Sony today. Who's next?
Question: What is the top industry issue impacting your life insurance practice this year and why?
“The issue is more regulation -- in particular, proposals impacting the suitability standard of care, which applies to insurance products, and the fiduciary standard, which applies to financial planners. Our job in insurance is to solve customer problems from the platform we have available and in a way that is suitable for the situation. The financial planner, operating under the fiduciary standard, may provide a recommendation to buy life insurance as being in the customer’s best interests. But the customer will need to do that through an insurance agent, who operates under the suitability standard. The problem is that the regulators are trying to tie the fiduciary standard to charging a fee. If they had not done that, there would not be a problem, because the two standards are very similar. A lot of the time, the commission is less costly for the client than a fee, and that’s especially important for customers in the low to middle-income markets.”
--David A. Beaty, CLU, Heartland Financial Service, Cedar Falls, Iowa
--Curtis V, Cloke, CLTC, LUTCF, Thrive Income Distribution System, Burlington, Iowa
“In the last two years, the baby boomers have been like a dam breaking. They suddenly realize they need long-term care insurance. They’re discovering what we in the industry have known for years — the hideous expense, the extensive personal sacrifice, the family and personal stresses associated with long-term care. In many cases it is too late to get insurance for their parents, so the boomers are saying, ‘Oh my goodness, maybe I should get long-term care insurance for myself.’ Between 2002 and 2012, I wrote very few long-term care policies. Then suddenly, two years ago, it’s been one after the other. I didn’t do any special marketing around it; I did bring it up in meetings, though. Before, they didn’t want to talk about it but now they do — because of what is happening to their parents or to someone they know. Unfortunately, although some do get accepted, others are declined, so it’s too late for them. In that sense, it’s the same old insurance story: When people realize they want it, there is only a 50/50 chance that they will get it.”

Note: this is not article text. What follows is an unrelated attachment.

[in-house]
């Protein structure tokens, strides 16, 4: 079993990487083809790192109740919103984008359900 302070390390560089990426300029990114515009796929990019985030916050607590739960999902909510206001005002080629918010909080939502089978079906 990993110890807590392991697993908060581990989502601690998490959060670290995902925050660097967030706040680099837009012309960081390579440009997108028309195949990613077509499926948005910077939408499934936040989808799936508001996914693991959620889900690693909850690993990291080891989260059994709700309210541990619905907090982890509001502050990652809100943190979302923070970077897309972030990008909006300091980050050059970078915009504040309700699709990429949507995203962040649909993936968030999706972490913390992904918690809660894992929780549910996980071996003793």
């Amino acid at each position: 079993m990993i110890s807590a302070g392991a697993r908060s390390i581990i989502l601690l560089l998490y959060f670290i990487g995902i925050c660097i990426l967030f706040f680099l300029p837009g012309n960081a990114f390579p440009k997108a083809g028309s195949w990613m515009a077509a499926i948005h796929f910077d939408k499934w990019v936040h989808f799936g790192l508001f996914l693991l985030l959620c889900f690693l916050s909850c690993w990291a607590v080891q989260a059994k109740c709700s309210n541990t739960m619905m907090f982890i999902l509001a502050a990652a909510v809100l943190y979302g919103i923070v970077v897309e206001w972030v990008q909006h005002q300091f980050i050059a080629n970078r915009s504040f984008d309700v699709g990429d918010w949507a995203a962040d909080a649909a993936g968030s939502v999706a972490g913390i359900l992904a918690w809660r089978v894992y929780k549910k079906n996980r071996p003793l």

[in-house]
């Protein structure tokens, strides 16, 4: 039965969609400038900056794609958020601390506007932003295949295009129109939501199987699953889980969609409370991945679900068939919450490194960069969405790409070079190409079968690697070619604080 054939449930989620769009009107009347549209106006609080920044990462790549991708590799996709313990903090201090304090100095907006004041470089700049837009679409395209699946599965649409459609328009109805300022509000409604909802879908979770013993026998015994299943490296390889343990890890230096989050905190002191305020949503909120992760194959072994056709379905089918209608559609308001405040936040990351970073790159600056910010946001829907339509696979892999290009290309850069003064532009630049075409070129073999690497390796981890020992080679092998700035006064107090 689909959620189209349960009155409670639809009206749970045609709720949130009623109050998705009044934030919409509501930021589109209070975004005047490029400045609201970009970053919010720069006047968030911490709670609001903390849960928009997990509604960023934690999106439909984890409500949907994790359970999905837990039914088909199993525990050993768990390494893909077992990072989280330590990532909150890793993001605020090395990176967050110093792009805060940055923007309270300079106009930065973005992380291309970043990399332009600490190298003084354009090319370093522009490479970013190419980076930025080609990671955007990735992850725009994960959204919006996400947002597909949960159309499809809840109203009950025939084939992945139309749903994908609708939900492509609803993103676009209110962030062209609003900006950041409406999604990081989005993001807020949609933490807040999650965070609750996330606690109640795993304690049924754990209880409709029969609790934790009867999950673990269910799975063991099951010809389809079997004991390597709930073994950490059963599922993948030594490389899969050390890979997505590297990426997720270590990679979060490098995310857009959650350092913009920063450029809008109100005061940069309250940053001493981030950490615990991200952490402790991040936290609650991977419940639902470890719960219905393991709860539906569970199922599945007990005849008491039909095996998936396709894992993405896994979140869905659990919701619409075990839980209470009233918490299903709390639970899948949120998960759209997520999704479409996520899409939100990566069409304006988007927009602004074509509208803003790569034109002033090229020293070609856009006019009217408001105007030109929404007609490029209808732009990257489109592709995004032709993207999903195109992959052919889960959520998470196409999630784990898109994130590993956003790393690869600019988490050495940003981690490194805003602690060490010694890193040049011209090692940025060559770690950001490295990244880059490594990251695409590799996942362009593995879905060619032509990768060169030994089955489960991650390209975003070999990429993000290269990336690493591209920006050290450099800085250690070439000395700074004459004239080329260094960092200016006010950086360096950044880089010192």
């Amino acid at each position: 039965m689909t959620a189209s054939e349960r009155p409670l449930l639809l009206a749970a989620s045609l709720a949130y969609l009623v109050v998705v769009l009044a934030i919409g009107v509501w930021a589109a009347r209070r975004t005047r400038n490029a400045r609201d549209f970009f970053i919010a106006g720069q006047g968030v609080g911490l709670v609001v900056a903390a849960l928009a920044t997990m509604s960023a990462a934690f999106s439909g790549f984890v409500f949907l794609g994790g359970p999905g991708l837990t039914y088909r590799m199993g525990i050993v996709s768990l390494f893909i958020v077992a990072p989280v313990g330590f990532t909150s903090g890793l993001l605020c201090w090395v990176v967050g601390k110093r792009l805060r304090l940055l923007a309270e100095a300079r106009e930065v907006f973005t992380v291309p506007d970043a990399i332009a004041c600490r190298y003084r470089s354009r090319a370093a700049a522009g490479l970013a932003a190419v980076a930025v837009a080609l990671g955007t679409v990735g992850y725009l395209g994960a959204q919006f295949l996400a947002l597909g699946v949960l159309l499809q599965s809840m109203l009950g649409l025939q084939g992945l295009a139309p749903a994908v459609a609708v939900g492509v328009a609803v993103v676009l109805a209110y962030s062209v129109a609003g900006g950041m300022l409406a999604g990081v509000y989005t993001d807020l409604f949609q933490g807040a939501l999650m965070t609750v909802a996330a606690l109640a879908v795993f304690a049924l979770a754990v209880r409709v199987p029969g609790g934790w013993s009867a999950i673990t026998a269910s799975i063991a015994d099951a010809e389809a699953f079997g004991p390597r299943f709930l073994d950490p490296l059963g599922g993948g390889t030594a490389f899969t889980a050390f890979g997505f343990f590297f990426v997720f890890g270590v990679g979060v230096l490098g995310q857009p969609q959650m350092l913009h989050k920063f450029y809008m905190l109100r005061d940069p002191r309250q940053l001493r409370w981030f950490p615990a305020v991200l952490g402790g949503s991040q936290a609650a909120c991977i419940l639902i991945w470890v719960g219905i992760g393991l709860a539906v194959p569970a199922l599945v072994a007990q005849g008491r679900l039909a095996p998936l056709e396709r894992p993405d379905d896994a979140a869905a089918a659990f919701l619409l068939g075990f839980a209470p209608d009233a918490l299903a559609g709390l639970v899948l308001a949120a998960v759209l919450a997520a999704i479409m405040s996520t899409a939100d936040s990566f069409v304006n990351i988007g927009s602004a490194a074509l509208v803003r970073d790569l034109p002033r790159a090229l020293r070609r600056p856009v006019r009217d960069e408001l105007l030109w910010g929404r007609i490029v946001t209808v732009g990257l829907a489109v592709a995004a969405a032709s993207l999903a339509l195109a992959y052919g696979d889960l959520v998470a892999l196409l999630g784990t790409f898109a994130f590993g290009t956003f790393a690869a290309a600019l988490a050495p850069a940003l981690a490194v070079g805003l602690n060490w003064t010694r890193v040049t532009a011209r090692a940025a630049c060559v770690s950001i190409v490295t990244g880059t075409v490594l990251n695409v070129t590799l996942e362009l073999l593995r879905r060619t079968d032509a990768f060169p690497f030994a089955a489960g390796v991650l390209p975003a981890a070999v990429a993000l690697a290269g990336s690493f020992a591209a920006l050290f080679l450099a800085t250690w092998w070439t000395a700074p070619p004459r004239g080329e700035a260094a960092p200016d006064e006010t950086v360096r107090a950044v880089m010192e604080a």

—William A. Magnusson, CLU, MBA, CFP, Berkshire Advisor Resource, Greenwood Village, Colo.
“For me personally, one of the biggest problems is the poor information about life insurance that’s out there. It’s wrong, incorrect, stretching the truth or one-sided. This is a problem because the younger population turns to the Web to learn everything, but the Web blogs make these people seem like experts, and the people take what they say hook, line and sinker. In one way, it’s a temporary problem because once I get them in front of me, they are all there, and I have no trouble explaining how life insurance works, the need to be qualified, underwritten and so on. But the wrong information they get makes it difficult to get appointments. They will say they want to do it on the phone or over the Internet. They think it’s a 15-minute process. My perception is that they think buying life insurance is like buying something at the store, like a commodity. This problem has been getting progressively worse over the past three to five years.”
—Brett M. Sause, LUTCF, FRC, New York Life, Stevensville, Md.
“My biggest issue is people’s misperception about what financial advisors do. They perceive an advisor to be transactional. In addition, they are very emotional about their financial position, so they are reluctant to let the advisor in. In fact, when I became a financial advisor, my parents said I would rip people off. This misperception problem has been a constant issue and it makes getting in front of the clients more difficult. When I got into MDRT, though, I learned who I was and how I make a difference. It’s not a money job, and it’s not transactional. So now, when I encounter the misperceptions, I think, if those people would only have that initial cup of coffee with me, I can blend my factual knowledge with the compassion that MDRT taught me and mix it with the emotions of the people to come up with the solution. When they see the impact that the solution can have on their family and loved ones, I’ve done a good job.”
—Elaine Milne, St. James Placer, Dundee, Scotland